Emma López-Bahut’s lecture coincides with our Master of Landscape Architecture Program Open House. So if you are considering studying landscape architecture, please join us for the full day. You can find out more information and RSVP here.

11-09-17

Steve Rugare Speaks at Cleveland Public Library

Designing the Great Lakes Exposition of 1936-37

Brid

Join Kent State University Professor Steve Rugare as he shares details surrounding the design of the facility built for the 1936 and 1937 Great Lakes Exposition. This complex was constructed on the shores of Lake Erie to celebrate the centennial year of the incorporation of the city of Cleveland. The Exposition featured sideshows, gardens, rides, exhibits, and the debut of Billy Rose’s Aquacade, a music and swimming show that later went on to great success at the 1939 New York World’s Fair. This event is hosted by Cleveland Public Library and the Western Reserve Architectural Historians.

Saturday, November 18, 2017 • 1:30 p.m. • Special Collections
Main Library, 3rd Floor • 325 Superior Avenue

expo-cover

Steve’s talk is part of the library’s four part series, From Bridges to Belief: Four Events to Focus on Cleveland History. All events are free and  open to the public.

335db73779c30fc815aac4d44a23591f

10-30-17

Urban Land Institute’s Gerald Hines Real Estate Competition | Info Session

jeffblog2017 Competition Entry. 

Lecture: “Urban Land Institute’s Gerald Hines Real Estate Competition”
Jeff Kruth
Friday, November 3rd
12:00 PM — 1:00 PM & 5:30 PM
CUDC, 1309 Euclid Avenue, Suite 200
Free and open to the public

This Friday, November 3rd an introduction the Urban Land Institute’s annual Urban Design Competition will take place. The competition asks graduate students from design, planning, and business backgrounds to collaboratively work towards a vibrant and financially viable urban design scheme in cities across North America. In past years, KSU CUDC students have worked with CSU’s Levin students, and CWRU’s Weatherhead students to compete for a $50,000 prize.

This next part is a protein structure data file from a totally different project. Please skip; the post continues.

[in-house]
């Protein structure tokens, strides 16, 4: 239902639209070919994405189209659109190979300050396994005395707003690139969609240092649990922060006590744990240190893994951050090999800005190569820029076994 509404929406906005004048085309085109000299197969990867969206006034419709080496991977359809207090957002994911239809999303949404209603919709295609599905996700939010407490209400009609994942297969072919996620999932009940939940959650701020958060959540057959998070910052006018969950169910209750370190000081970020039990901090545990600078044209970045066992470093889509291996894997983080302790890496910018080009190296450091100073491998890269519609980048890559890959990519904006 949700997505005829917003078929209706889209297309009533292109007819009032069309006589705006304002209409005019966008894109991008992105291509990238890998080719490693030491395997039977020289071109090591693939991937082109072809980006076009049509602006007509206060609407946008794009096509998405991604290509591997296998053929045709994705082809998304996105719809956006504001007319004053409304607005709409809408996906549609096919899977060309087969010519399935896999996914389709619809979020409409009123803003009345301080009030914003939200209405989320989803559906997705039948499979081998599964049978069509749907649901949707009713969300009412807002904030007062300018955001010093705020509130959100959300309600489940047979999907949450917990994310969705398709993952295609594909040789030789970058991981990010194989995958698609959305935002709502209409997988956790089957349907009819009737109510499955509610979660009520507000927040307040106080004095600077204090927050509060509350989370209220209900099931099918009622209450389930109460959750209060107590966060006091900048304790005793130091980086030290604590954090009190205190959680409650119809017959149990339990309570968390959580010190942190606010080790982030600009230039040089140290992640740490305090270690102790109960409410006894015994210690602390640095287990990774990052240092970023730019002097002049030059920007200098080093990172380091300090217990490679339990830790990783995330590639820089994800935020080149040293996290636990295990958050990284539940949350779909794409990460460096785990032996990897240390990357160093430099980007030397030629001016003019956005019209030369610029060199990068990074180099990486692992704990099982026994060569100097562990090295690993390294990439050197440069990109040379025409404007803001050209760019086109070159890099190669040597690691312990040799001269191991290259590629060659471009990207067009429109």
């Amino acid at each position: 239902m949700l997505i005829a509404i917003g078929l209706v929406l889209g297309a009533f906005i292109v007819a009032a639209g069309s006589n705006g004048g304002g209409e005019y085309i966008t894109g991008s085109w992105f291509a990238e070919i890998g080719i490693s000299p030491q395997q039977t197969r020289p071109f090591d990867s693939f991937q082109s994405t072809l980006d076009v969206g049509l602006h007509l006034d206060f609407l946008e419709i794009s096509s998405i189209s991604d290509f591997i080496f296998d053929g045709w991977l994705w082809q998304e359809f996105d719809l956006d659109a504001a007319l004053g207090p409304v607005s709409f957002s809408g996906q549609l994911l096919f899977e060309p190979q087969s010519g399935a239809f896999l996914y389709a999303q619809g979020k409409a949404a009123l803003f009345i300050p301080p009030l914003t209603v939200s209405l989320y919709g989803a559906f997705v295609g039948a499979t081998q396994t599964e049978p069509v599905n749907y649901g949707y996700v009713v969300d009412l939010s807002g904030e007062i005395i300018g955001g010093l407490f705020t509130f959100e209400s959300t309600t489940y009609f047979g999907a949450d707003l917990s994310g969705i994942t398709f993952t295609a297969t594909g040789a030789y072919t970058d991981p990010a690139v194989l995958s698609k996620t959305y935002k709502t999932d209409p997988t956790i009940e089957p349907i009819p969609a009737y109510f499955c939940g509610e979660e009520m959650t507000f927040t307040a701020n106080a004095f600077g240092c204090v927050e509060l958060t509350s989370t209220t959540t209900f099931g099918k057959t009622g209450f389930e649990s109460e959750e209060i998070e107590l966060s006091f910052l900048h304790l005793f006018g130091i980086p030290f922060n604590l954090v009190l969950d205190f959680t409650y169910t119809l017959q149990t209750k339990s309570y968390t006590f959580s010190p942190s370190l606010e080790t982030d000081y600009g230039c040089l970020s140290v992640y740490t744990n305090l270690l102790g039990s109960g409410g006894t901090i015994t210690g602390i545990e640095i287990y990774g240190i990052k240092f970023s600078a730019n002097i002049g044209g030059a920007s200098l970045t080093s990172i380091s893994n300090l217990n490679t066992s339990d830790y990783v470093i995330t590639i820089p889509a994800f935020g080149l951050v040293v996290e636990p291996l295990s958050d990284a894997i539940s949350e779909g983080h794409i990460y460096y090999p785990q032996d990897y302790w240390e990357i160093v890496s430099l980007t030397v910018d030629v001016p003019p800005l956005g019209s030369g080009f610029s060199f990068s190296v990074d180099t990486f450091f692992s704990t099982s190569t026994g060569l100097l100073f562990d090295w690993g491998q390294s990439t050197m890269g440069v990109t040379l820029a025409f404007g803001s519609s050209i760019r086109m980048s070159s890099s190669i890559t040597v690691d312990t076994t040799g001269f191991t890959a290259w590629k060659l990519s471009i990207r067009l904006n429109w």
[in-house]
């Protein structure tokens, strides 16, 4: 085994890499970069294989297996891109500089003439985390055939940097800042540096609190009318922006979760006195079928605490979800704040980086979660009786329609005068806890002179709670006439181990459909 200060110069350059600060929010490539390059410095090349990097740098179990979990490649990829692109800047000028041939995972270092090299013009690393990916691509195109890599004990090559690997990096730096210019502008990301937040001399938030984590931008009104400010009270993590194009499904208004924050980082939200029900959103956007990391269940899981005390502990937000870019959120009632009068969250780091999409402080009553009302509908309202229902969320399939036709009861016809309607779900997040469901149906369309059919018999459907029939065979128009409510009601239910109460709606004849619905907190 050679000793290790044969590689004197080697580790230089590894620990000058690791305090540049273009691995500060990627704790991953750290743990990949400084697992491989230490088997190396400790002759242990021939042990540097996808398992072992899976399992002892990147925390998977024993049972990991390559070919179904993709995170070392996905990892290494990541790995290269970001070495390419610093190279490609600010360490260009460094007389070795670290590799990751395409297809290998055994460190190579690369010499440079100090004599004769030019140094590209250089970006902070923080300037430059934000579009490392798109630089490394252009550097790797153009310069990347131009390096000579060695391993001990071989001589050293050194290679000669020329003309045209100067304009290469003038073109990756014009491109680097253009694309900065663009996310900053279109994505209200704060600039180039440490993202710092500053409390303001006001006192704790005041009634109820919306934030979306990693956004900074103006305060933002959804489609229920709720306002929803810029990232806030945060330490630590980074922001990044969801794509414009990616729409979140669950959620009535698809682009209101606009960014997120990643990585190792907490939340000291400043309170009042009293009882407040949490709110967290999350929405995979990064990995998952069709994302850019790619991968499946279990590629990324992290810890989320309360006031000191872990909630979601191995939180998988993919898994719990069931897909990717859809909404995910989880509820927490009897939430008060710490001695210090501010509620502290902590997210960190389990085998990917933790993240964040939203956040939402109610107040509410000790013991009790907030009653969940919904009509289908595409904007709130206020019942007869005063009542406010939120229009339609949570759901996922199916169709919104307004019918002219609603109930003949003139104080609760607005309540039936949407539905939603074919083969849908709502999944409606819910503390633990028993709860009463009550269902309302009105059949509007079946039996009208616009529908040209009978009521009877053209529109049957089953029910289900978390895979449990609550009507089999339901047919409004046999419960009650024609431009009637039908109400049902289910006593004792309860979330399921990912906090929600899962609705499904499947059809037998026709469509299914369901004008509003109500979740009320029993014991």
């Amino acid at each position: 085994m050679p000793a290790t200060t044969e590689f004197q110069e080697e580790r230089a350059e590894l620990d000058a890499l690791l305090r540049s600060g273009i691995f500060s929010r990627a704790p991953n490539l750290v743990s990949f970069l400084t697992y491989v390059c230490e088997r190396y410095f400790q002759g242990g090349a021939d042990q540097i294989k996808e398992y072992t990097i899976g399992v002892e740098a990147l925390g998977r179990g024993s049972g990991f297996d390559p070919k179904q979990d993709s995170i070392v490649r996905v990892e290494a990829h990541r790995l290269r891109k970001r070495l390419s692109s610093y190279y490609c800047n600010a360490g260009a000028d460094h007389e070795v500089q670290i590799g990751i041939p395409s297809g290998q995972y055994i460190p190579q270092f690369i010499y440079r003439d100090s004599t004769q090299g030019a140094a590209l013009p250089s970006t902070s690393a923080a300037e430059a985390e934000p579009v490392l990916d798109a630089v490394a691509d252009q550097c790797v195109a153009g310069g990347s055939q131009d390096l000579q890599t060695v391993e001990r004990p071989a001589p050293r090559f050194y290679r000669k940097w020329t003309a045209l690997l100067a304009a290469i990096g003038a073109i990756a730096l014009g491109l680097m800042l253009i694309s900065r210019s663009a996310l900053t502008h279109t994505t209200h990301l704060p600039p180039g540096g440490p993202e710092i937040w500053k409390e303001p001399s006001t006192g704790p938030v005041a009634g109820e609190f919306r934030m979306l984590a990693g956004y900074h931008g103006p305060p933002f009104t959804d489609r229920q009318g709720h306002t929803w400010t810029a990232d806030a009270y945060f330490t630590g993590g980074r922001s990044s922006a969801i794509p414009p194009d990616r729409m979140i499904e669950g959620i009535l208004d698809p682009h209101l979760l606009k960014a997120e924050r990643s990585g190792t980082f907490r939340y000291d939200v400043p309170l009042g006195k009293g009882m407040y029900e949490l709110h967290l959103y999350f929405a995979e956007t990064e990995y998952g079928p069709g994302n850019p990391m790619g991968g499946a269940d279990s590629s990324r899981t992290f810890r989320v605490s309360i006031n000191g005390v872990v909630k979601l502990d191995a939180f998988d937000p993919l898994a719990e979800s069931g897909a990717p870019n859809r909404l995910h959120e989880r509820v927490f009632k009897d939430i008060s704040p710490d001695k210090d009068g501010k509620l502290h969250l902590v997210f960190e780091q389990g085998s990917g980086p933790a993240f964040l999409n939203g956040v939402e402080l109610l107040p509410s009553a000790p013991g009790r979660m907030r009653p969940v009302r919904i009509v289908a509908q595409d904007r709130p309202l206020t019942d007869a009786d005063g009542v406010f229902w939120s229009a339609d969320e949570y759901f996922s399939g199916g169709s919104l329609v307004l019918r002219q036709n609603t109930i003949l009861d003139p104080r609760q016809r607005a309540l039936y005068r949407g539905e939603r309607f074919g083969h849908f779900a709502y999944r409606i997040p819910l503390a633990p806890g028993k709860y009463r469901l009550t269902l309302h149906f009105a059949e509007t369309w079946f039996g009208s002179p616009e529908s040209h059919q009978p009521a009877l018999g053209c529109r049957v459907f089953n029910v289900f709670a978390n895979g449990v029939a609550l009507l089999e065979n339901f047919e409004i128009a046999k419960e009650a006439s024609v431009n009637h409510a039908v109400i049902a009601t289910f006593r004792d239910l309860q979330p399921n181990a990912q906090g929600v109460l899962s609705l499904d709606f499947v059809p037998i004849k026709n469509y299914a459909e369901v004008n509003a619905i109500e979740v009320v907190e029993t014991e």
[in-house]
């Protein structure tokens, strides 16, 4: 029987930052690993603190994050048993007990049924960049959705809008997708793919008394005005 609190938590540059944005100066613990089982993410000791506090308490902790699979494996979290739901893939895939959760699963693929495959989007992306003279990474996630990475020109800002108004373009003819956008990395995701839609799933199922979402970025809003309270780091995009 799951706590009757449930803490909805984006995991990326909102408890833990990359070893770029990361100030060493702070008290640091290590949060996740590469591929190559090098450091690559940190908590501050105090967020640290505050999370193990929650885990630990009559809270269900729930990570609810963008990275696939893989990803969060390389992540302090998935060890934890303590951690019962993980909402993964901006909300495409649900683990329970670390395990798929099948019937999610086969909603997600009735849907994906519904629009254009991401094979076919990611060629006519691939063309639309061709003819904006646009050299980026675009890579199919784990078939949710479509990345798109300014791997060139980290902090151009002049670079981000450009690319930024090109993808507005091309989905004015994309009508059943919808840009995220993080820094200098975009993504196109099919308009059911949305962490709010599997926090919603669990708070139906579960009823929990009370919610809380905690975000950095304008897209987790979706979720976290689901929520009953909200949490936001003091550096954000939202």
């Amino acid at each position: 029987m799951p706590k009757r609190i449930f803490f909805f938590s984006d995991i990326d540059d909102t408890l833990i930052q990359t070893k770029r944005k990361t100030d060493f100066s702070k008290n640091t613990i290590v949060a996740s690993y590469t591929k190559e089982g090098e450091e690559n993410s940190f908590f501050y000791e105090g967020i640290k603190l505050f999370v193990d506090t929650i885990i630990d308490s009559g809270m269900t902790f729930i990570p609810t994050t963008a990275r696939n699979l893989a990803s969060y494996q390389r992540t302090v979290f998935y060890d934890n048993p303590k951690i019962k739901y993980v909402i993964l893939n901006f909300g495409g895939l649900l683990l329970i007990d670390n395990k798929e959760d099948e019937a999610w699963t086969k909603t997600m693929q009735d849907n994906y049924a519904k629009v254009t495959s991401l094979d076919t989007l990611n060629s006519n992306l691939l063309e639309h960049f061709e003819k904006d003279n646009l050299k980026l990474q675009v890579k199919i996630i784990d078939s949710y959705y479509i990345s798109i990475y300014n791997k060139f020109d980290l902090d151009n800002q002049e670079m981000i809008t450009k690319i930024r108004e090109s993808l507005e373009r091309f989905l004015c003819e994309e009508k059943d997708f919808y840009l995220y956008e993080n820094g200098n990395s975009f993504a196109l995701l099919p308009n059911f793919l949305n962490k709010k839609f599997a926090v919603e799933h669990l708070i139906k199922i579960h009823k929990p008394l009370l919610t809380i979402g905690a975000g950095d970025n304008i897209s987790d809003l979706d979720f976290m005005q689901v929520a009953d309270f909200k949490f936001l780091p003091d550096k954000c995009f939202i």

A lunch lecture at 12:00pm will give an overview of the competition with coordinator, Jeff Kruth and  former student competitors. At 5:30pm, an information session with free beer and pizza will ask interested students to think about forming teams. The competition takes place January 15-29.

render 32015 Competition Entry (click to view larger). 

10-24-17

Deidre McPherson Lecture | October 27

deidre_mcpherson

Lecture: “Art, life + community engagement”
Deidre McPherson
Friday, October 27th
12(noon) — 1pm
CUDC, 1309 Euclid Avenue, Suite 200
Free and open to the public

Join us this Friday for our 2017 Fall Lecture Series, featuring Deidre McPherson. Deidre McPherson is the Director of Public Programs at The Cleveland Museum of Art and the former Curator of Public Programs at the Museum of Contemporary Art (MOCA) Cleveland. In this role,  she creates and organizes a calendar of lectures, public discussions, film screenings, social events, and live arts performances to accompany the museum’s exhibitions. Embodying the Museum’s brand, these programs connect adult audiences to the museum encouraging repeat attendance and sustained engagement.